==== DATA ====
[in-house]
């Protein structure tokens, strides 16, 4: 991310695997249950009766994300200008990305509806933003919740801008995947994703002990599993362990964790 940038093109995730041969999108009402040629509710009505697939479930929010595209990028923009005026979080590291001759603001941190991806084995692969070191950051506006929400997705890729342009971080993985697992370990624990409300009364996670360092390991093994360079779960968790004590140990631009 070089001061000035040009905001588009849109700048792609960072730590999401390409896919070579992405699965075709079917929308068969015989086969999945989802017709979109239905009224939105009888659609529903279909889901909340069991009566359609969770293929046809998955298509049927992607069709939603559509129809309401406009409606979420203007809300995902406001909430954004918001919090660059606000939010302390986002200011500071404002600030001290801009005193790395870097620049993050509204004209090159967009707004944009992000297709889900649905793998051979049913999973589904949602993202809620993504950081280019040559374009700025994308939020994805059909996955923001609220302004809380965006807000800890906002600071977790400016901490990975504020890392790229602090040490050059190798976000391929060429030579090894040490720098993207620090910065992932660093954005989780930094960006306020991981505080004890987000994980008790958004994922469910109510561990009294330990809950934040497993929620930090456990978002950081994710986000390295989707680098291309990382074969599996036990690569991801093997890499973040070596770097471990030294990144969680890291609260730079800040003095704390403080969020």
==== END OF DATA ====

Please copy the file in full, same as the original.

[in-house]
């Protein structure tokens, strides 16, 4: 991310695997249950009766994300200008990305509806933003919740801008995947994703002990599993362990964790 940038093109995730041969999108009402040629509710009505697939479930929010595209990028923009005026979080590291001759603001941190991806084995692969070191950051506006929400997705890729342009971080993985697992370990624990409300009364996670360092390991093994360079779960968790004590140990631009 070089001061000035040009905001588009849109700048792609960072730590999401390409896919070579992405699965075709079917929308068969015989086969999945989802017709979109239905009224939105009888659609529903279909889901909340069991009566359609969770293929046809998955298509049927992607069709939603559509129809309401406009409606979420203007809300995902406001909430954004918001919090660059606000939010302390986002200011500071404002600030001290801009005193790395870097620049993050509204004209090159967009707004944009992000297709889900649905793998051979049913999973589904949602993202809620993504950081280019040559374009700025994308939020994805059909996955923001609220302004809380965006807000800890906002600071977790400016901490990975504020890392790229602090040490050059190798976000391929060429030579090894040490720098993207620090910065992932660093954005989780930094960006306020991981505080004890987000994980008790958004994922469910109510561990009294330990809950934040497993929620930090456990978002950081994710986000390295989707680098291309990382074969599996036990690569991801093997890499973040070596770097471990030294990144969680890291609260730079800040003095704390403080969020």